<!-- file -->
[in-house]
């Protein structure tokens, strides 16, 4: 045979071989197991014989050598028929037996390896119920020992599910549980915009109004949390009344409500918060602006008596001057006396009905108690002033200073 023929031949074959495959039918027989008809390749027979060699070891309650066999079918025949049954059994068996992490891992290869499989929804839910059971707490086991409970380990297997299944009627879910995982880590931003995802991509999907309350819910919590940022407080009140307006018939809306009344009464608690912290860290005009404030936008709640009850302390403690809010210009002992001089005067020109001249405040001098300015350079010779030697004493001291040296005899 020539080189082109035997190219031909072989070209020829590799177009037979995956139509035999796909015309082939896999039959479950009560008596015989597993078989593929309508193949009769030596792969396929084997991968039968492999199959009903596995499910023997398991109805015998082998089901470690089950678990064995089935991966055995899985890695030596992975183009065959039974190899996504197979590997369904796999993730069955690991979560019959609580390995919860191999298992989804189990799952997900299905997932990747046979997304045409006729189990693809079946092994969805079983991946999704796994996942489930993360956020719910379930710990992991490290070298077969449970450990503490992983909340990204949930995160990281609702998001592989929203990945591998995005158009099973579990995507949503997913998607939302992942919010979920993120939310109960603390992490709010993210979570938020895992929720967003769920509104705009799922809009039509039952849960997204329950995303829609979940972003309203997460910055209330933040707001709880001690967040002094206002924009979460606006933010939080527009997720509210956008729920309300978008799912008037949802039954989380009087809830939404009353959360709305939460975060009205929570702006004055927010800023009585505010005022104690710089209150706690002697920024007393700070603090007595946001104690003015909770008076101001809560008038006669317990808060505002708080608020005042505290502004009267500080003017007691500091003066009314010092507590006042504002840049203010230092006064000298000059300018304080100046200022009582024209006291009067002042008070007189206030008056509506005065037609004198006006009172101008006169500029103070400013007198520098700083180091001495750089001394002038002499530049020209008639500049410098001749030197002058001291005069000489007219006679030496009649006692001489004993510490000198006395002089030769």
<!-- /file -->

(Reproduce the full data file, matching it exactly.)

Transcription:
[in-house]
């Protein structure tokens, strides 16, 4: 045979071989197991014989050598028929037996390896119920020992599910549980915009109004949390009344409500918060602006008596001057006396009905108690002033200073 023929031949074959495959039918027989008809390749027979060699070891309650066999079918025949049954059994068996992490891992290869499989929804839910059971707490086991409970380990297997299944009627879910995982880590931003995802991509999907309350819910919590940022407080009140307006018939809306009344009464608690912290860290005009404030936008709640009850302390403690809010210009002992001089005067020109001249405040001098300015350079010779030697004493001291040296005899 020539080189082109035997190219031909072989070209020829590799177009037979995956139509035999796909015309082939896999039959479950009560008596015989597993078989593929309508193949009769030596792969396929084997991968039968492999199959009903596995499910023997398991109805015998082998089901470690089950678990064995089935991966055995899985890695030596992975183009065959039974190899996504197979590997369904796999993730069955690991979560019959609580390995919860191999298992989804189990799952997900299905997932990747046979997304045409006729189990693809079946092994969805079983991946999704796994996942489930993360956020719910379930710990992991490290070298077969449970450990503490992983909340990204949930995160990281609702998001592989929203990945591998995005158009099973579990995507949503997913998607939302992942919010979920993120939310109960603390992490709010993210979570938020895992929720967003769920509104705009799922809009039509039952849960997204329950995303829609979940972003309203997460910055209330933040707001709880001690967040002094206002924009979460606006933010939080527009997720509210956008729920309300978008799912008037949802039954989380009087809830939404009353959360709305939460975060009205929570702006004055927010800023009585505010005022104690710089209150706690002697920024007393700070603090007595946001104690003015909770008076101001809560008038006669317990808060505002708080608020005042505290502004009267500080003017007691500091003066009314010092507590006042504002840049203010230092006064000298000059300018304080100046200022009582024209006291009067002042008070007189206030008056509506005065037609004198006006009172101008006169500029103070400013007198520098700083180091001495750089001394002038002499530049020209008639500049410098001749030197002058001291005069000489007219006679030496009649006692001489004993510490000198006395002089030769």